White Flies, snow bugs, dust fairy, Just a few names for this bug that seems to be everywhere.
"They are called Asian Wooly Hackberry Aphids," says Sid Mullis, of the Richmond County Extension Office.
Asian Wooly Hackberry Aphids...it's a strange name for a strange insect that seems to be covering everything. If you've just started seeing them, they have been here for a while.
"The first discovery was in 1996 in North Augusta, and we had no idea what they were. We had to ship them to Maryland to found out what they were and found out that it was the first sighting in North America," Mullis says.
They are given the name Hackberry due to the fact that the insects feed off of the Hackberry tree, a very common shade tree here in the CSRA. They pose no threat to us, but do cause damage to the trees and leave behind a mess.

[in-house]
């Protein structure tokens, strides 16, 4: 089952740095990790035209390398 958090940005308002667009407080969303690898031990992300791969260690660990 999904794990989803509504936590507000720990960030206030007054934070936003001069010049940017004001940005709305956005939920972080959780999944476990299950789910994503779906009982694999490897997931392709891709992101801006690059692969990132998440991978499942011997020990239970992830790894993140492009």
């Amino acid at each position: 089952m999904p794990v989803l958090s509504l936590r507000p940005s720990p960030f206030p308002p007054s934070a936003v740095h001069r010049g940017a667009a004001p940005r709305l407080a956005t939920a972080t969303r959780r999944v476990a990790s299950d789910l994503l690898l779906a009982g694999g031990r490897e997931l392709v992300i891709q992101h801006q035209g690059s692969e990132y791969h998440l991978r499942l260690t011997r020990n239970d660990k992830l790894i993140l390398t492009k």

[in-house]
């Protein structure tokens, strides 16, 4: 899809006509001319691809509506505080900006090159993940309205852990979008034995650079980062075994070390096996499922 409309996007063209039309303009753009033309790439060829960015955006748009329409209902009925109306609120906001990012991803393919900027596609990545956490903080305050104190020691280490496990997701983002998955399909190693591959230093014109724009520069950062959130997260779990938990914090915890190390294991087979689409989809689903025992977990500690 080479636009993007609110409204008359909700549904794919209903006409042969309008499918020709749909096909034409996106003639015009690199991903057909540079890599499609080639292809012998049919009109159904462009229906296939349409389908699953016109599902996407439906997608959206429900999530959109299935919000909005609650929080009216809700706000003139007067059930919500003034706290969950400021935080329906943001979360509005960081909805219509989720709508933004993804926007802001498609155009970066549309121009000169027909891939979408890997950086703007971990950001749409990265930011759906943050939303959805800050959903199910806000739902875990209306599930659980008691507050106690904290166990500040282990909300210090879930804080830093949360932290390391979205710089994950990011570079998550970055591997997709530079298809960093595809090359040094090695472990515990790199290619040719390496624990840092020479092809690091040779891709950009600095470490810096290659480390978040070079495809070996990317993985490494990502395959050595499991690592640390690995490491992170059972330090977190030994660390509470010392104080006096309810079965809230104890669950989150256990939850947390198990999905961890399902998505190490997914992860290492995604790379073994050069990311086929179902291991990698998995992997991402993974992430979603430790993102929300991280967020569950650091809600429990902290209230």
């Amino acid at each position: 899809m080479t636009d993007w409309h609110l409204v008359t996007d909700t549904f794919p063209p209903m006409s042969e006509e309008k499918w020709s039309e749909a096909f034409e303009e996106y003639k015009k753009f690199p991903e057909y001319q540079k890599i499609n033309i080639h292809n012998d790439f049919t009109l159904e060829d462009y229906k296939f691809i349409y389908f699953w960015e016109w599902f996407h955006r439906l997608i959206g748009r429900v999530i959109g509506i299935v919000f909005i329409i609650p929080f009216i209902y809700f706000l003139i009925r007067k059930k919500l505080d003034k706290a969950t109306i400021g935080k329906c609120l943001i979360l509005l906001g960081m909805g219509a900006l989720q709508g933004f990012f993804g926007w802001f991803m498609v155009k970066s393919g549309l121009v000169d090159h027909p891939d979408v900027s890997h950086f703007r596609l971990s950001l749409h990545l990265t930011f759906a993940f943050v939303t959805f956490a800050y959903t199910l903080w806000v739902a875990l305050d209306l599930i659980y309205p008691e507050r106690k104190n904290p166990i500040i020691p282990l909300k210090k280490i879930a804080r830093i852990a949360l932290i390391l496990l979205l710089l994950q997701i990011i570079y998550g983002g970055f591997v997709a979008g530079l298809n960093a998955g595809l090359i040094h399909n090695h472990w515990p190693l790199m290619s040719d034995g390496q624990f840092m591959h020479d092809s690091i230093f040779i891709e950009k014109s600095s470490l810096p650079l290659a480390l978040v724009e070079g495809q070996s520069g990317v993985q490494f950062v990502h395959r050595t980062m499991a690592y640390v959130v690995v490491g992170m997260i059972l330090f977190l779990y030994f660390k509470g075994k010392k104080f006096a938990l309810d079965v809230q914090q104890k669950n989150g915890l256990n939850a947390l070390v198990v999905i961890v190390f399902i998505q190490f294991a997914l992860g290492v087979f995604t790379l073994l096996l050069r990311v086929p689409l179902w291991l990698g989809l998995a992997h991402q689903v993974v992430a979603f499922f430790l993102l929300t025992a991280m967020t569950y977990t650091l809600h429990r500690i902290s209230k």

"Now through October, they will leave behind a black sticky mold that will cover whatever is underneath the tree," Mullis says.
They are a seasonal insect that arrives in Spring and dies off during October. The Asian Wooly Hackberry Aphid is here to stay and it's just one more bug we have to get used to dealing with.
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